A first! New, fully digital Más que hablar inspires students to strengthen their communication skills as they watch, discuss, analyze, and write about award-winning short films from across the Spanish-speaking world.
Written by an educator with decades of experience motivating students in conversation and composition courses, Más que hablar engages students with authentic films that represent the cultural richness of the Spanish-speaking world, to strengthen their listening, speaking, and writing skills.
ENGAGING AND AUTHENTIC SHORT FILMS
The twelve short films, many of which are award winners, have been carefully selected for their quality, cultural interest, and range of regional varieties of Spanish. Current, engaging, and thought-provoking, they demonstrate the vibrancy and diversity of language and culture.
PROMOTES ACTIVE COLLABORATION
Students collaborate through a multi-stage process of familiarization, comprehension, analysis, interpretation, and application to enhance:
- their involvement in the recognition of audiovisual cues;
- their critical study of the linguistic, cultural, and contextual features of the cortos;
- their capacity to re-contextualize and create new meanings related to personal life experiences
EXTENSIVE,CAREFULLY SEQUENCED ACTIVITIES
- Carefully sequenced activities accompany each corto to:
- introduce students to the thematic and linguistic contexts;
- focus their attention on themes and discourse as students analyze and interpret films;
- extend and apply student knowledge beyond the context of the films.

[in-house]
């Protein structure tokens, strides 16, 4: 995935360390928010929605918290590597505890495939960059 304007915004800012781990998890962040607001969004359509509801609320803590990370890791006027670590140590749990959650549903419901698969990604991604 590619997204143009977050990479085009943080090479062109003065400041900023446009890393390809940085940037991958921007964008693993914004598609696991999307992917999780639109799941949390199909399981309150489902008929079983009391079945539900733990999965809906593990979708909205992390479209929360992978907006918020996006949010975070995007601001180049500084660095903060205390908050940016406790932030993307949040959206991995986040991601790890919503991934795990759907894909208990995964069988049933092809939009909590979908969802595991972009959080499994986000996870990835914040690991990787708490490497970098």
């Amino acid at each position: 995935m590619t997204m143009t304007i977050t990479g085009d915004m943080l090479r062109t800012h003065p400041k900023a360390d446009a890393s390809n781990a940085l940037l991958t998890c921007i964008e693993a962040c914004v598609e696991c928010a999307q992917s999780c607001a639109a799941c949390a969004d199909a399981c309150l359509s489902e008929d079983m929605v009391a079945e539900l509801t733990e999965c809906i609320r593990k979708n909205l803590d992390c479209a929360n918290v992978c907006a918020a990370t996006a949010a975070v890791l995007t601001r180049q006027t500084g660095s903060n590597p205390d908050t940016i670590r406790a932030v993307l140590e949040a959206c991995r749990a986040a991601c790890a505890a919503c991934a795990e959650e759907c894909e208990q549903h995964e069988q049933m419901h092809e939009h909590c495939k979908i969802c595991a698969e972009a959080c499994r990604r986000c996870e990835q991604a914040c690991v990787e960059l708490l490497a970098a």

- Students begin with activities designed to be completed outside of class. These online previewing and post-viewing activities are self-correcting to provide students with immediate feedback. Students activate vocabulary, make predictions, define words and concepts, recall information, and identify cinematic features.
- To spark in-class discussion, instructors choose activities that best suit the abilities of their students. Open-ended in-class activities focus on key concepts. They ask students to make connections between images and dialogue, identify cultural differences and nuances, explore different perspectives, analyze short clips, interpret words and actions of characters, and perform scenes.
- Ultimately, students complete a series of activities after class that further develop their critical thinking skills and ability to make connections. Students are asked to summarize, describe, appraise, critique, build an argument, interpret, reflect, and create.
112 (España, 2014)
Camino del agua (Colombia, 2014)
Casitas (España, 2014)
Cloe (España, 2010)
El día de la familia (Uruguay, 2012)
El trastero (España, 2016)
En las nubes (Argentina, 2014)
La ventana abierta (Argentina, 2014)
Leidi (Colombia, 2014)
Los aviones que se caen (Cuba, 2012)
Matilde (México, 2012)
Una vez (España, 2015)
Hear more on this from author Paloma Lapuerta: